What will succeed the failed utopias of the religious right, the neoconservative right and the libertarian right? For a time, it looked as though the Occupy Wall Street movement might revive a kind of radicalism on the left that has been missing for decades, but after making its useful point about growing inequality, the movement fizzled. Among environmentalists, there have been a few terrorists, like the Unabomber and some eco-vandals, but for the most part, the Green movement is solidly, earnestly middle-class, middle-brow and meliorist.

For my part, I am in no hurry to see any new misguided projects to force reality to fit theory, whether carried out by militants of the left, right or center. I had the privilege of knowing the late Richard Rorty, who followed Irving Howe in distinguishing “movements” from “campaigns” in his book "Achieving Our Country: Leftist Thought in Twentieth Century America." Rorty wrote:  “We should not let speculation about a totally changed system … replace step-by-step reform of the system we presently have.”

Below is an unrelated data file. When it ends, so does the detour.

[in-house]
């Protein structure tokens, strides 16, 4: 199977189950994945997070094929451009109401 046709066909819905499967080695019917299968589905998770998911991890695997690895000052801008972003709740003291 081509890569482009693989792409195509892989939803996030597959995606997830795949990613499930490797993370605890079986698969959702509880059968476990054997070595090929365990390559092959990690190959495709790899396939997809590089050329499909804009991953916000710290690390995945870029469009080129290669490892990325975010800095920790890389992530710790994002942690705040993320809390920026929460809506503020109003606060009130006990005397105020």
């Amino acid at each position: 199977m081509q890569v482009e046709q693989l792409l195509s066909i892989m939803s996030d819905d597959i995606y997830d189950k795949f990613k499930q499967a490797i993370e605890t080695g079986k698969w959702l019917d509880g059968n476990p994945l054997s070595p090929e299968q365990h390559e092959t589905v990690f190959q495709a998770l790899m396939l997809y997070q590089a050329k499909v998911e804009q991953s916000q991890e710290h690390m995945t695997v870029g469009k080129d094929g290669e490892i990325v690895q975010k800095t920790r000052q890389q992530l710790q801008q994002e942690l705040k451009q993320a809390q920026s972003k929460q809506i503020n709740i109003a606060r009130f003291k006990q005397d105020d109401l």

Single-issue lobbies are a deplorable feature of American politics, but single-goal campaigns have given us everything from the abolition of slavery and segregation to the rights of women and, more recently, of gays and lesbians. Unlike utopian movements, campaigns against specific evils — the sale of assault weapons or the death penalty, for example — are attempts to eliminate specific, limited evils, not efforts to remake society as a whole according to this or that supernatural or secular scripture. A sane society can never have too few utopian movements or too many reformist campaigns.

By Michael Lind

Michael Lind is the author of more a dozen books of nonfiction, fiction and poetry. He is a frequent contributor to The New York Times, Politico, The Financial Times, The National Interest, Foreign Policy, Salon, and The International Economy. He has taught at Harvard and Johns Hopkins and has been an editor or staff writer for The New Yorker, Harper’s, The New Republic, and The National Interest.